I entered the University of Georgia as a freshman in the fall of
1967.  I was 17 years old when I walked into my first ROTC class. 
Sgt. Lunsford strode in and declared, "Firepower is bullets hitting
people!"  That’s all I remember from ROTC that quarter, except that I made
an A.  Six weeks later, I turned 18 and got my first draft card: 2-S
(college student).  I finished my 2 years of compulsory ROTC
and applied for conscientious objector status.  My local draft board
(Ware County) immediately reclassified me 1-A.  I was available for
military service.

That fall, the Selective Service conducted its first lottery.  My
number was 241.  I had one friend who drew 2 and another who drew
363.  My friend who drew 363 had been an outspoken critic of the
war.  After the lottery, he never opened his mouth again.  Mr. 2

In January 1970, I got married.  My wife’s father was a career Navy
officer and a veteran of WWII (having fought as a marine private on Iwo
Jima).  I called my local draft board at the end of the month, and they
had gotten up to 30.  I called again at the end of February, and they had
gotten up to 60.  I called each month and learned that my draft board had
gone another 30 or so numbers into the pool.  In July, they stopped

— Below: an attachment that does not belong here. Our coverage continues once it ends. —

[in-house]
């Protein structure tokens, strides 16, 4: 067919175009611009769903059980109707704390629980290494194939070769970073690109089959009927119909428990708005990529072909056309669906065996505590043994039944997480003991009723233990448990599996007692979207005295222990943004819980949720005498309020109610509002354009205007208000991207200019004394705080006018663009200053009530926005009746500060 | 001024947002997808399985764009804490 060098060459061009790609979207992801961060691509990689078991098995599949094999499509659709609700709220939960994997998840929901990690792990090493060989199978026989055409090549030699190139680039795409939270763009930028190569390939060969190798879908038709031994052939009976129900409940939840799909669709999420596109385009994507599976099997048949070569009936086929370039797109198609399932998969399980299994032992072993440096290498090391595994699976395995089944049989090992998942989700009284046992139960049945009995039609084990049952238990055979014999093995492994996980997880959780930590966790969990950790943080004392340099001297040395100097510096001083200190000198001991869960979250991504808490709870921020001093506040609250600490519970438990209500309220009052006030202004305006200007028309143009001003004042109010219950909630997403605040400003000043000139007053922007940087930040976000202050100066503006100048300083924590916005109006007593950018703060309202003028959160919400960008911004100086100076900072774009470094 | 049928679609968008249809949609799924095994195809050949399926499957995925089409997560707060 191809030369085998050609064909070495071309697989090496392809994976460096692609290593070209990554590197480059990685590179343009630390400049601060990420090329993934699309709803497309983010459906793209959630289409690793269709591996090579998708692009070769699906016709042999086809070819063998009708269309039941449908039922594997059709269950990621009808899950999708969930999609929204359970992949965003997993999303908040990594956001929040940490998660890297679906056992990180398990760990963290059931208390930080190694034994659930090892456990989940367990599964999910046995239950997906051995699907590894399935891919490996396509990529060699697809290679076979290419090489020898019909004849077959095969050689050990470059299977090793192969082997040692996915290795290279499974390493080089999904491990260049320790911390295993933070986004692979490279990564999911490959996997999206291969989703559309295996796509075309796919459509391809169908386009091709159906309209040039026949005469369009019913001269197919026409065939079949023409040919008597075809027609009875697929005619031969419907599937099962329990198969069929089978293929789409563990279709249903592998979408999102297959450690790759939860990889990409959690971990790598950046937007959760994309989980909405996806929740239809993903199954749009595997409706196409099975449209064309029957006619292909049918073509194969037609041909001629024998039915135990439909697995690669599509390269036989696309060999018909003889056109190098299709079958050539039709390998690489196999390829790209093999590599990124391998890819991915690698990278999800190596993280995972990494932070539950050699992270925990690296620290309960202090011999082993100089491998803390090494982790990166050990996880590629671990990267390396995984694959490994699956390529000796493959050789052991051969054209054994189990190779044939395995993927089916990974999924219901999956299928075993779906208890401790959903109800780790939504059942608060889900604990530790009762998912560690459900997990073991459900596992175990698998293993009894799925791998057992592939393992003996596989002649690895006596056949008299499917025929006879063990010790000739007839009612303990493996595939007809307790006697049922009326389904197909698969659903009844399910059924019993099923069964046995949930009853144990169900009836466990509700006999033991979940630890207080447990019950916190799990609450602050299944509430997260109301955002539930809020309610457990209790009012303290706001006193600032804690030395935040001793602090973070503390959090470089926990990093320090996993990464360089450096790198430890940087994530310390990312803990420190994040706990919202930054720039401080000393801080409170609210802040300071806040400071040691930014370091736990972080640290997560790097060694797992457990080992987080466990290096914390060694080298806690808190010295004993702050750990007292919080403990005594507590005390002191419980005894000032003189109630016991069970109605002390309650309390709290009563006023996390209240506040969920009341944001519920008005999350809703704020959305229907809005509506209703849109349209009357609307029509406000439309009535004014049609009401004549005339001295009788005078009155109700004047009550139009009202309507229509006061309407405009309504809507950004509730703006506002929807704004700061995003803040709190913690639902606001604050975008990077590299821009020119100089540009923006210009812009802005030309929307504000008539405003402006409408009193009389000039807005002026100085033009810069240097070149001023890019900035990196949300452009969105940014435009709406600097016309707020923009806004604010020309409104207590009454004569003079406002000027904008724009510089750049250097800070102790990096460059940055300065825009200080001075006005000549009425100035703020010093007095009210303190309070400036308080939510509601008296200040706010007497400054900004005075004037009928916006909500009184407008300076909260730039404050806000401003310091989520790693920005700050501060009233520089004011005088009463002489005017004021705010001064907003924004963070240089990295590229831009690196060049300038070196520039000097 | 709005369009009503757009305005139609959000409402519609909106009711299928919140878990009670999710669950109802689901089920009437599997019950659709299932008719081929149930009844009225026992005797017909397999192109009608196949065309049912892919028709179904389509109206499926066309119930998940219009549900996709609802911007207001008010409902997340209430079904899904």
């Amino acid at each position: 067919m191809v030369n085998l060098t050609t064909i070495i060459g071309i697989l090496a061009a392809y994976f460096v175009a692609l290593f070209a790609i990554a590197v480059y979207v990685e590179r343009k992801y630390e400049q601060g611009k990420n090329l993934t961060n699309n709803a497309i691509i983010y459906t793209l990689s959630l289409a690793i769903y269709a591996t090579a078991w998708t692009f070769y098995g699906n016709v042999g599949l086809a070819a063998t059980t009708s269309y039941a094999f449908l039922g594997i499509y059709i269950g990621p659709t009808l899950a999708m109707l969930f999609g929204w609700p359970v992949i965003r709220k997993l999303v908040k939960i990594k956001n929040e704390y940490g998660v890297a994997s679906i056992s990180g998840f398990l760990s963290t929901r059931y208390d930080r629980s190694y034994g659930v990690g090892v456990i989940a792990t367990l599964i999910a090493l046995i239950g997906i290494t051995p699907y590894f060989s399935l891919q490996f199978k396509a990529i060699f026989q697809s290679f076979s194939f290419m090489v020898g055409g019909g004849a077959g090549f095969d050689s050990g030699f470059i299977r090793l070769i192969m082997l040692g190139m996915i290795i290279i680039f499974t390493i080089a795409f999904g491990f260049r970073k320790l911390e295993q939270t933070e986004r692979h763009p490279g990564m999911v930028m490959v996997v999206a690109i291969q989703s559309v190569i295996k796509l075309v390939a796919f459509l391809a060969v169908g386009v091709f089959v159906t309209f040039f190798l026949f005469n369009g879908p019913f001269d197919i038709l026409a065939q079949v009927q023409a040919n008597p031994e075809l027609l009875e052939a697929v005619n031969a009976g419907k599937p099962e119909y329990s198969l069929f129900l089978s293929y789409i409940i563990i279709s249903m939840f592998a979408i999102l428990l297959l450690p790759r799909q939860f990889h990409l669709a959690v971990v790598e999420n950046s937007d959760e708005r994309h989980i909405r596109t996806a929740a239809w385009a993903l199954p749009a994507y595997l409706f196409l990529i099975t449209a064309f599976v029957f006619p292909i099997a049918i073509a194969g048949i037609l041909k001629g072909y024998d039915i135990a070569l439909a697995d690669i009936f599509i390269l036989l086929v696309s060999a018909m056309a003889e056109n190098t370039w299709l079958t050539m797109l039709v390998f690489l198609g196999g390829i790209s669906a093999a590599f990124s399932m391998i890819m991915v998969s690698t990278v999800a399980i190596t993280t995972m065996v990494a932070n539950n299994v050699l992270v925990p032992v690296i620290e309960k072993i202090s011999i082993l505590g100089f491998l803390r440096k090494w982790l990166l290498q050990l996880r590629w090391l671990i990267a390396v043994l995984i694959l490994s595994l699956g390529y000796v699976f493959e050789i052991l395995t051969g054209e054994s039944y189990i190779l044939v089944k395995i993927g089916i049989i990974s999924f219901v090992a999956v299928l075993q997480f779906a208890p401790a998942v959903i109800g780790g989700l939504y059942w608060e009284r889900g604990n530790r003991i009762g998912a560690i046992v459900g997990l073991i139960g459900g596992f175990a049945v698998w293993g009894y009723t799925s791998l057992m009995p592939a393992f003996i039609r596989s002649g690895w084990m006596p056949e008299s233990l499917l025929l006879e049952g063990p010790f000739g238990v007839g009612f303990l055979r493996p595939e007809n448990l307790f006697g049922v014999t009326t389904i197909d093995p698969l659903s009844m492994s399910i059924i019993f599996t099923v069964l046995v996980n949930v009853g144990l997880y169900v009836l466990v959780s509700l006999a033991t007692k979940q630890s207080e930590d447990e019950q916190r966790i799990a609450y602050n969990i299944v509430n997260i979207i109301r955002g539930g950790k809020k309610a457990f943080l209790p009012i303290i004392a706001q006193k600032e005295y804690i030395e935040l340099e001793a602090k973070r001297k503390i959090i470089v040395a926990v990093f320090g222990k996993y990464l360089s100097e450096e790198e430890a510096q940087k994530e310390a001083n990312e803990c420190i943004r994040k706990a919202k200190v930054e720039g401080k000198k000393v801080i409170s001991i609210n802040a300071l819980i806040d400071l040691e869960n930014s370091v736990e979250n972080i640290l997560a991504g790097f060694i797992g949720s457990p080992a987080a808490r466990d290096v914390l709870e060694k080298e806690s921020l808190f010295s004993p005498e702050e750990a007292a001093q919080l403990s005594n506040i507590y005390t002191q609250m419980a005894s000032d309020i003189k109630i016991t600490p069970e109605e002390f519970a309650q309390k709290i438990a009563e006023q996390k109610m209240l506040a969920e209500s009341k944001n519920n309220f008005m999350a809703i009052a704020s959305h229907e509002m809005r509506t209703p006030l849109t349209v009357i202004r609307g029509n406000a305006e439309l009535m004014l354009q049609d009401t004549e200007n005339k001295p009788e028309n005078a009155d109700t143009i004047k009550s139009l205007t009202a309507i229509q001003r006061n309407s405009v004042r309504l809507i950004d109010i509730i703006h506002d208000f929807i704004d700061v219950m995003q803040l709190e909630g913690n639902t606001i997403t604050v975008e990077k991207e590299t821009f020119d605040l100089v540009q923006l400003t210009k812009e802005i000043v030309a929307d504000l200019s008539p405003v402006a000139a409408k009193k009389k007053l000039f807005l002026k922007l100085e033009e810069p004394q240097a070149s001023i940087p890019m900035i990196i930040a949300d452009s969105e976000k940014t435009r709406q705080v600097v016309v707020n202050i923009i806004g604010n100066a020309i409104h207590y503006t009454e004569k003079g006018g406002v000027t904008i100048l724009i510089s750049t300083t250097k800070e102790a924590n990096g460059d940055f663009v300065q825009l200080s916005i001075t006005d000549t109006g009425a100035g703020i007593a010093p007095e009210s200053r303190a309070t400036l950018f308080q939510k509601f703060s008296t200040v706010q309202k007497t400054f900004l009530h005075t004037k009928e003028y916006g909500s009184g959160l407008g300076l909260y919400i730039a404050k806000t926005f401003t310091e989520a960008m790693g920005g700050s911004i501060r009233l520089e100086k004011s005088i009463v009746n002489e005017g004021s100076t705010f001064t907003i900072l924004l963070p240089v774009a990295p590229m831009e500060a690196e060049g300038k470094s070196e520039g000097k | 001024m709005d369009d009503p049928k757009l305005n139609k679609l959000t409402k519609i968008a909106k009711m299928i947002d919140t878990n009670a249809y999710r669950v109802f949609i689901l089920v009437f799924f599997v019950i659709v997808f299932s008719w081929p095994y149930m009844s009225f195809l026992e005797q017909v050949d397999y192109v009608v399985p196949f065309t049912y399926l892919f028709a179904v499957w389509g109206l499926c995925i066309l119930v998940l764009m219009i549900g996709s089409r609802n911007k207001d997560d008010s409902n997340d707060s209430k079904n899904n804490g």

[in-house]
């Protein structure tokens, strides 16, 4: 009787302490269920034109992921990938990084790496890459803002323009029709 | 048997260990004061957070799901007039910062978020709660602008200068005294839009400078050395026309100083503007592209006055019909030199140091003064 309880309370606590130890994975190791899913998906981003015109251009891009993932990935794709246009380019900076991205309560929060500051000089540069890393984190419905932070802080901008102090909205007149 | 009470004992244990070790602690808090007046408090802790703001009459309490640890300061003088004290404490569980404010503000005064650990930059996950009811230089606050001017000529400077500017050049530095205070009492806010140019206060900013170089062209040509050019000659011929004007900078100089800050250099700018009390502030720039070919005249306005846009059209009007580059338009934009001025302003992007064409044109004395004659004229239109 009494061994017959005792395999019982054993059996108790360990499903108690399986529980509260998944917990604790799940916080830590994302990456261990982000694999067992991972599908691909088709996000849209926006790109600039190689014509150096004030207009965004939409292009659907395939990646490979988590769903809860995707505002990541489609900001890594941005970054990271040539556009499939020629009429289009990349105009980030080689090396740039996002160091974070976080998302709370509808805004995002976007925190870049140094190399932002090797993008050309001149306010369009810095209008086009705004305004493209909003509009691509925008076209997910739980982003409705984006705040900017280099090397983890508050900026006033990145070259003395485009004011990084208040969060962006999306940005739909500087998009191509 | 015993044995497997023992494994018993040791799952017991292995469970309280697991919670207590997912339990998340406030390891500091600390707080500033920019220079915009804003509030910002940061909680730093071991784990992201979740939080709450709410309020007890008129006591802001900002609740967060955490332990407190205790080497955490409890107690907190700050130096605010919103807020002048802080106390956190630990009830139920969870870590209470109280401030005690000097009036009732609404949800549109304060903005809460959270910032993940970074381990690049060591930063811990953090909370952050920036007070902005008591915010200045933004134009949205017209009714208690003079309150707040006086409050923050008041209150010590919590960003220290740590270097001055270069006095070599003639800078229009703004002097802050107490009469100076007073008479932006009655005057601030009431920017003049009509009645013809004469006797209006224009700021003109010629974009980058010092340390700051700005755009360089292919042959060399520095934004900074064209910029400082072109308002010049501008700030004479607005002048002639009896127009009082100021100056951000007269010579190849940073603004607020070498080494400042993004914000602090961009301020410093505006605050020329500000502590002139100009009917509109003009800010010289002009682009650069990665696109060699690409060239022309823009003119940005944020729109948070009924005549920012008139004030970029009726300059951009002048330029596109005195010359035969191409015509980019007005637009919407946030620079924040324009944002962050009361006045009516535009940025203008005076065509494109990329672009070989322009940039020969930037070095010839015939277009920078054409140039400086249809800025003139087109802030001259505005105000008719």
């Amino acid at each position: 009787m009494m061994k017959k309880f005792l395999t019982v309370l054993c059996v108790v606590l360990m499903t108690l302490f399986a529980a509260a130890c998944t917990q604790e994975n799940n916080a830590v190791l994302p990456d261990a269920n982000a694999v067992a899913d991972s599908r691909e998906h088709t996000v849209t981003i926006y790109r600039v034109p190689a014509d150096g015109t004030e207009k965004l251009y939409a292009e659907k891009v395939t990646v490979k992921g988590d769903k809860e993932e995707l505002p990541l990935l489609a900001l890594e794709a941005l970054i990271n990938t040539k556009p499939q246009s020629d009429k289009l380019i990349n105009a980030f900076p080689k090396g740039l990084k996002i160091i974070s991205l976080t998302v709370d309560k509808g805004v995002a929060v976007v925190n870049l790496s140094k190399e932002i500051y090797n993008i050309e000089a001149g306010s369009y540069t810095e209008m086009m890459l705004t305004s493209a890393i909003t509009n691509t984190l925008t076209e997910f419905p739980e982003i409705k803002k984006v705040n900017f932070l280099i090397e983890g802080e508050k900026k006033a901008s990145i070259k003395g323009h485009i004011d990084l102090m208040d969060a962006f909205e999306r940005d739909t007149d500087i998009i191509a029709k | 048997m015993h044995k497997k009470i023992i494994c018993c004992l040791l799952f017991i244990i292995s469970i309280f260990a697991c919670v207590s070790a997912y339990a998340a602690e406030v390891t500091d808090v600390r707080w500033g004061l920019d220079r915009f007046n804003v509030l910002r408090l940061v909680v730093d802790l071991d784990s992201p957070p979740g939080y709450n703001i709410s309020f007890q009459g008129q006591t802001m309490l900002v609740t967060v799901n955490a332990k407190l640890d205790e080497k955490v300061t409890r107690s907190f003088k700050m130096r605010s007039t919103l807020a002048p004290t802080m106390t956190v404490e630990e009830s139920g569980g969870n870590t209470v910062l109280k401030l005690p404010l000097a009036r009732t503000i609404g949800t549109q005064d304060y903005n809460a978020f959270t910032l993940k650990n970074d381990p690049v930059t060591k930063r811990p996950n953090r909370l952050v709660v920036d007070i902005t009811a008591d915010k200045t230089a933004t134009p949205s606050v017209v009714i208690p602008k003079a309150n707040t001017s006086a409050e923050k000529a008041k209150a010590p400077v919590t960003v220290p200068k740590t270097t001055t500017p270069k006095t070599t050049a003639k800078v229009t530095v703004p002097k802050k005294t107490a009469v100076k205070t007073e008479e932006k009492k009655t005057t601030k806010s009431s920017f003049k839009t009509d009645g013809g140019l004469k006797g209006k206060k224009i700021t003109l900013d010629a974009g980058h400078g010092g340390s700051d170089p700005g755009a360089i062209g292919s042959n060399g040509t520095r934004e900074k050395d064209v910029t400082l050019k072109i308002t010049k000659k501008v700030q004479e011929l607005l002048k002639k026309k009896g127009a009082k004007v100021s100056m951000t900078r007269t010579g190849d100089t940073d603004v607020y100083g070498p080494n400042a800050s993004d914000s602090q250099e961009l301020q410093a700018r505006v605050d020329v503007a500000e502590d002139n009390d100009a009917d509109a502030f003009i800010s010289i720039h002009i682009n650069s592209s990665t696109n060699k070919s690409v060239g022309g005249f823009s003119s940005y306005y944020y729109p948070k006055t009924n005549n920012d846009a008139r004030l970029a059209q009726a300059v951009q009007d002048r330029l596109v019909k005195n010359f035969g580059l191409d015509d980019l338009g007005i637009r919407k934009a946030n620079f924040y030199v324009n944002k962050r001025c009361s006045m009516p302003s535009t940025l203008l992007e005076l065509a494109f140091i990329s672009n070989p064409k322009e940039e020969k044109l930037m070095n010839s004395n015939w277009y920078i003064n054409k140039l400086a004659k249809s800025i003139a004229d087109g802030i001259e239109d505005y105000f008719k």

telling me where they were.  I considered enlisting.  I also
considered going to Canada.  My wife and I fought; she informed me that I
would get mighty lonesome in Canada by myself.  The summer came and went,
and by fall, we were expecting.  I stayed and sweated it out.  Our
firstborn came in February 1971, by which time, another crop of 19 year olds
had entered the lottery.  My number was effectively raised by 365.  I
was safe.

The experience left its mark on my marriage (we’re still together after 44
years), on my educational aspirations (I stayed and earned a Ph.D.), and my
view of politicians.  I believe we have the best armed forces in the
world, and I respect the men and women who wear our country’s uniform.  My
younger daughter is an Iraq-era widow, and the Army has been wonderful to
her.  I continue to suspect flag-waving politicians who use our young
men and women as pawns for their own personal gain.  I believe now, as I
believed 45 years ago, that if the politicians were the first to be called up,
things would be a lot different.